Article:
Dir. Apichatpong Weerasethakul
In dramatic cinema we are constantly being met with the moment when everything falls into place. Sometimes this is accomplished through a gradual building up of narrative steam or the sudden onslaught of “the twist.” Either way, our outlying concerns for the welfare of the given film's characters and our enthusiasm (ranging from ecstatic to stupefied) for the film's mystery are neatly wrapped up. We have even come to expect this kind of neatness (perhaps even more so) in documentary films. So you'll understand what I mean when I say that it as much a relief as a frustration to meet a film that wraps nothing up; that lays itself bare (or at least seems to) for the repressed scrutiny of an audience not altogether comfortable with this kind of candid behavior. I use these active verbs to stress how Mysterious Object at Noon, the debut full length documentary from Apichatpong “”Just Call Me Joe” Weerasethakul, engages with its audience as a means of locating an abstracted understanding of itself both as a film and as a representative of Weerasethakul's home country of Thailand.
Mysterious Object is a conceptual piece of documentary filmmaking. The film is based on the Surrealist parlor game Exquisite Corpse wherein a small group will build an illustration piecemeal usually resulting in an abstract representation of collective psychic continuity. One person draws along part of the paper then covers their drawing leaving only a line trailing down to where the next person will sketch. In Weerasethakul's film he and his film crew travel across their native Thailand asking people to tell a small section of an apparently invented folkloric tale. Intercut into these serenely earnest moments is Weerasethakul's no-budget visual translation of each teller's tale. As it it stands this is an unremarkable albeit faintly clever concept and stretching it to 85 minutes might have been an unfortunate choice were it not for Weerasethakul's own natural gifts as a story teller.
Using the documentary footage and stagey adaptation as a base, the director assembles an unconventional collage of relationships. The story tellers become linked to their creations through the call and response style editing. The tellers also link themselves to the personal memories which inform their take on the film's story; those memories themselves greatly affected by Thailand's history. The film crew becomes linked to the story tellers and often engage with them from behind the camera. The film crew too becomes engaged with the non-professional actors who are used to visualize the evolution of this modern day folk tale. Slowly a world begins to form one that is both highly autonomous and frighteningly at odds with reality. This reality, the internal contradiction of how Thailand has viewed itself cinematically throughout history vs. how the "other half" has lived and continues to live there, is at the center of Weerasethakul's beating heart of a film.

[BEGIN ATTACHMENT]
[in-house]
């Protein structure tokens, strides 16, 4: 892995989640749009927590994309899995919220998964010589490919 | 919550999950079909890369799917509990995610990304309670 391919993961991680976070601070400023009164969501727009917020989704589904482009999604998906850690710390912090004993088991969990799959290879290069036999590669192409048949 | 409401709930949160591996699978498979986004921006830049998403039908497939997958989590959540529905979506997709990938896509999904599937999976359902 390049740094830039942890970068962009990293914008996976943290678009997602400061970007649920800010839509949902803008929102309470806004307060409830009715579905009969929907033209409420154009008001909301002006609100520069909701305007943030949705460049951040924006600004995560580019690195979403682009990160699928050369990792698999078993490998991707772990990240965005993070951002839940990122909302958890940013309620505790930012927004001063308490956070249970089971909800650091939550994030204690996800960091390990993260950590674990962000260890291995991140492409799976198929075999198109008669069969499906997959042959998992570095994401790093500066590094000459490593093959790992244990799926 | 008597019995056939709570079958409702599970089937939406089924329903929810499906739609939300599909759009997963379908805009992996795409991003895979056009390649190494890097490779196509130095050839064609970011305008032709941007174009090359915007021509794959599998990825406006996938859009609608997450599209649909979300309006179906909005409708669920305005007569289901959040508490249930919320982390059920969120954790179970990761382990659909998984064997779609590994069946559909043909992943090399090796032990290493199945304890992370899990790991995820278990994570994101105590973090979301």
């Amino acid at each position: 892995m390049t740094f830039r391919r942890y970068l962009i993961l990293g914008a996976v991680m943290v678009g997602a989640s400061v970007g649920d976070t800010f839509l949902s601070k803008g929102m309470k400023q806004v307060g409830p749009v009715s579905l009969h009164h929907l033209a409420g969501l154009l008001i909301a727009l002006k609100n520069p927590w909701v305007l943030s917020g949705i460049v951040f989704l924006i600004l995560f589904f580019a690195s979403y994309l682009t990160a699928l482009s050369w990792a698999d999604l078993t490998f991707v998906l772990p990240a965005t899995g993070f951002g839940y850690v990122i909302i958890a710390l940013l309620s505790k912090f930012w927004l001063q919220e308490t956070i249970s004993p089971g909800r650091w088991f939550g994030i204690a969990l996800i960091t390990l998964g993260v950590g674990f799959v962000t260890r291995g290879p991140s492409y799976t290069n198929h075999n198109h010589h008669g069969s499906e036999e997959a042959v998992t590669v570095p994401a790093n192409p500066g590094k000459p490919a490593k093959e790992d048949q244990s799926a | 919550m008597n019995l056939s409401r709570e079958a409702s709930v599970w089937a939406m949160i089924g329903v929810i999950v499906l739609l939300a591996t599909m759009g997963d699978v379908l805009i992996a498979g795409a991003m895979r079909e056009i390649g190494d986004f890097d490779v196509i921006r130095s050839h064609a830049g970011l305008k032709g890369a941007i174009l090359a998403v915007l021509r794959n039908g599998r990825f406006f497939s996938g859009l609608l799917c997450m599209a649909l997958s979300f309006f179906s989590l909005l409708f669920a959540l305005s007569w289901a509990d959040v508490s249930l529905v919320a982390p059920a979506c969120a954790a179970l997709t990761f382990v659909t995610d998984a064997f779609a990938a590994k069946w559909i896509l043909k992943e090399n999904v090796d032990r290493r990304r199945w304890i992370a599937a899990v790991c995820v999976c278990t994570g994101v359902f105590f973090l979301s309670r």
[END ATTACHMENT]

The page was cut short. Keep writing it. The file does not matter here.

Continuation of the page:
The tale told is one of transformation and hidden identity. A young crippled boy is looked after by a caring teacher who one day unleashes from within her a “mysterious object” that becomes a young boy with the ability to transform into anyone he likes. The teacher is revived and the crippled boy must choose between the teacher and the magical young boy who is impersonating her. He chooses the teacher. Allegorically speaking the tale's meaning is as clear as day: though it may look and sound the same, Thailand's portrayal in cinema is not only at odds with its true identity but must be rejected in order for the country to reconcile itself and move forward. If this is the case one might guess that the tale's crippled boy is none other that Weerasethakul himself, a filmmaker unable to get his films screened in his home country due to unfortunate censorship laws that deems his films “unfit” for Thailand's Nationalist cinema.
Though highly interpretive, Mysterious Object at Noon instills in the viewer a feeling of interconnectivity and unity despite its abstractions. If the tale told in the film and the fragmented means by which it is told is in fact the story of the Thai people then one might assert that the melancholy that begins the film and the youthful playfulness that ends it imply an optimistic outlook. There is no doubt that Weerasethakul is a humanist and a director unlikely to abandon his home in the quest for notoriety. The film he has given us, built out of the shattered pieces of a country rich with love and ripe with suffering, is in turns somber, joyous, absurd, cruel, hopeful and most of all beautiful.